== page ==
My kids wanted foam covered swords for sparring, and nothing on the market looked very good. So I made my own from swim noodles with wooden cores. And then the toddler wanted one, so I made her a smaller one, too.


  • Swim noodle with 3/4" hole
  • 3/4" (or 7/8") dowel for core
  • 1/4" - 3/8" thick piece of wood or plywood, about 5"x5", for guard
  • Gorilla glue or equivalent polyurethane glue
  • tape for clamping things together
  • optional: wooden ball for pommel
  • optional: baseball bat or tennis racket wrap, piece of leather or drawer liner material for handle
  • optional: paint / wood finish

Tools needed:

  • saw
  • drill or drill-press with Forstner or spade bit sized for dowel
  • sand paper
  • optional: circle cutter, or else router with straight or spiral bit

Warning: These can give a good whack, so be careful to avoid injury to persons or property. Inspect periodically for damage to foam and replace foam in case of damage.

Step 1: Buy

Buy a swim noodle. The narrower 2.5" diameter ones with 3/4" holes will make the sword less unwieldy. Consult kids on color. Ensure there are no rips and the holes are centered. I got mine at Academy Sports.

Get a wooden dowel. I went for poplar so it would have a bit of give and wouldn't be as heavy as oak. For durability, go for oak. You may consider rattan, which is what SCA uses.

You have a choice between 3/4" and 7/8". The advantage of 7/8" is that it will fit more snugly in the noodle. The disadvantage is that it will be 30% heavier, and even at 3/4" these swords are heavy enough that my 9- and 11-year-old like to use them two-handed. The 3/4" may rattle a bit in the foam (the hole in the foam tends to be a little more than 3/4") but the Gorilla glue should fill most of the gap.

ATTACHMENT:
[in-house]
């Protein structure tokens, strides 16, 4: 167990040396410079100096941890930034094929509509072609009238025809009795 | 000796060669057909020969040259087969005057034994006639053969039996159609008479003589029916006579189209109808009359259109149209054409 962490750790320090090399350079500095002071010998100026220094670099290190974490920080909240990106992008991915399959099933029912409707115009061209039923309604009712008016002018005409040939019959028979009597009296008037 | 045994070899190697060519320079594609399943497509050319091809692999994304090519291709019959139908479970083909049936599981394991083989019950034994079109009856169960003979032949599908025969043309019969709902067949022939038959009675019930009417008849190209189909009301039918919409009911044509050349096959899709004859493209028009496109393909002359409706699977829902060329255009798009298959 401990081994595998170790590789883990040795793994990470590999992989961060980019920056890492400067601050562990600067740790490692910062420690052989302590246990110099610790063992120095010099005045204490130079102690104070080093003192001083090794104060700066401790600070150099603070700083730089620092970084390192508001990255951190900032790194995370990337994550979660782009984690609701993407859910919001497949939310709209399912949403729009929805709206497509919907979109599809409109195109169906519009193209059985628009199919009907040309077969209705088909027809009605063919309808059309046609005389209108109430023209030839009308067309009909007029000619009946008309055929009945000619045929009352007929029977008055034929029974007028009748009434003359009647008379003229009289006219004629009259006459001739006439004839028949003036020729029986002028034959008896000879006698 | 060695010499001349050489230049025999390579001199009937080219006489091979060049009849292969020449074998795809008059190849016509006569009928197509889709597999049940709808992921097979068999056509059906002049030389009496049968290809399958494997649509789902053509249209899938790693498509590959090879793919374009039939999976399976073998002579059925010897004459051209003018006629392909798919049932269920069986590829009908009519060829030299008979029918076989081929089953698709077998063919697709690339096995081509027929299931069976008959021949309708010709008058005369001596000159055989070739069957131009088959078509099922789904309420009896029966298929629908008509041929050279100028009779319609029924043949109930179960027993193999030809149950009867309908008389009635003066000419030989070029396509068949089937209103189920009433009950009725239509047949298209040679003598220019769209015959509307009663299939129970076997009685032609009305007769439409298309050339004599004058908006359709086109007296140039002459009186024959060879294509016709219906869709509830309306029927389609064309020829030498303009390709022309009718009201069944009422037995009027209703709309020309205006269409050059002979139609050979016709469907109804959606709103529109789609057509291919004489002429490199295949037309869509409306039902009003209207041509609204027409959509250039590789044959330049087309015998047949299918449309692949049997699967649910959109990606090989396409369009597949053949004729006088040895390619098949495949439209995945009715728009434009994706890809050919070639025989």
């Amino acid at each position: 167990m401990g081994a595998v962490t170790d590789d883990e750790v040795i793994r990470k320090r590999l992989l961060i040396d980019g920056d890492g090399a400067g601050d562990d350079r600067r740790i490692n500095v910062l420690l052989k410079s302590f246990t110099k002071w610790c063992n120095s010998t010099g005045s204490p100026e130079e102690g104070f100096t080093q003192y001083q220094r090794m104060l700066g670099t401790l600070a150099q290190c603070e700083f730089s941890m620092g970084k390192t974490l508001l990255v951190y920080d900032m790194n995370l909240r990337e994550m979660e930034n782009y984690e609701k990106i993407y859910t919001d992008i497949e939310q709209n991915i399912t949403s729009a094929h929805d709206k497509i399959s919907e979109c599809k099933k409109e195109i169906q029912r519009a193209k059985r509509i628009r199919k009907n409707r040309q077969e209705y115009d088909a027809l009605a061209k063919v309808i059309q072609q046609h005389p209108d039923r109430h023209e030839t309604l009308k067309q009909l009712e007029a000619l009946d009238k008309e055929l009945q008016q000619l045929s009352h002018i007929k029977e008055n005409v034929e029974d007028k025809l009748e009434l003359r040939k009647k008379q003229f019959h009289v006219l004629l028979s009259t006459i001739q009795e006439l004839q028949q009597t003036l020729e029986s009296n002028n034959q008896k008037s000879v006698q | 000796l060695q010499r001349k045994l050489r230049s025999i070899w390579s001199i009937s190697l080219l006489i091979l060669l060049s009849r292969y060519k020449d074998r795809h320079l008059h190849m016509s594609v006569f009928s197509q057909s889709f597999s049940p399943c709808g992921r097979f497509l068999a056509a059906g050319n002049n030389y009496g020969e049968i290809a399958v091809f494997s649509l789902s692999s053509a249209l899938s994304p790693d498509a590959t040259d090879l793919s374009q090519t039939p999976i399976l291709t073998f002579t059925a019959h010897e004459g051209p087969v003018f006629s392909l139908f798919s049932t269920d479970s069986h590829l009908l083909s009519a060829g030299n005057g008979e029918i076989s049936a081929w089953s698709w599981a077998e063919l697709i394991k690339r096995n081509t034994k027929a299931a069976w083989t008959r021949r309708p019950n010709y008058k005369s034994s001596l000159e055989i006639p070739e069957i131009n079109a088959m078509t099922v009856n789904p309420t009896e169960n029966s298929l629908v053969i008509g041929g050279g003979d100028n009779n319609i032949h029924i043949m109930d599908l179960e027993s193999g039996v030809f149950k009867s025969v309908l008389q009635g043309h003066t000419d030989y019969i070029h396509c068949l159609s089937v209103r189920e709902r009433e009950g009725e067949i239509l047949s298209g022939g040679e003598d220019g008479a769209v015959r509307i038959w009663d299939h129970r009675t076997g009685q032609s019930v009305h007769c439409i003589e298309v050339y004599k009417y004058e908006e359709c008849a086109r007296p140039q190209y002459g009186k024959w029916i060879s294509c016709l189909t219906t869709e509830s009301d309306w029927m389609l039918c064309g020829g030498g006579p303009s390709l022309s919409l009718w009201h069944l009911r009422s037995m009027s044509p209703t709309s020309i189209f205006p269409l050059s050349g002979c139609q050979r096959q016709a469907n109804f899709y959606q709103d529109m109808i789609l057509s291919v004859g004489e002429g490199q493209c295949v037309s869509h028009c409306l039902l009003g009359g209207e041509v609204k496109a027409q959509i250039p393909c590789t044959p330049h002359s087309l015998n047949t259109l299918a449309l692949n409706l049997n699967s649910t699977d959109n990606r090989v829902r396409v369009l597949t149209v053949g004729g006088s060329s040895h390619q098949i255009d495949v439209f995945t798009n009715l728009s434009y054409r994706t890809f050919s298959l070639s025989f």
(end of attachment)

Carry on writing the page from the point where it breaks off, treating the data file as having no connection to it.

<p>These are great LARP swords! I can't believe I didn't came up with this a long time ago.</p>
<p>that is great idea, i will just make a little tweak before making it for my child</p>
LIGHTSABER DUEL :D these are really cool... :)
<p>When my kids saw them, &quot;lightsaber&quot; is one of the first things they said. That doesn't quite match the guards on them. But they guards are important to how my kids fence--they prevent many &quot;cut off arm&quot; events.</p>
<p>Very nice project. Looks like it is a lot of fun to play with.</p>
I have made a bunch of swords like these i call them boffers ( google it) but to make them more safe I wrap the whole handle pipe insulation and avoid solid hand guards so you don't have any hard surfaces on the whole sword
<p>Our kids aren't allowed to fence roughly enough for that to be an issue--a single contact to a body part disables that body part by the rules they play by.</p><p>But certainly a good idea for rougher play.</p>
<p>I make some of these some years ago, i was part of a group called Campal. Our swords were just a little less safe, it didn't have the hand guard so they often slip and some time the wood hit some body, but we improved this build over the years.</p>
<p>We'll see how these stand up. So far the big kids had them for two weeks or so, but haven't played all that much with them. The toddler has had hers for a day or two, but has been rougher with it.</p>
<p>These are great!</p>
<p>Ultimate Play Swords :D</p>

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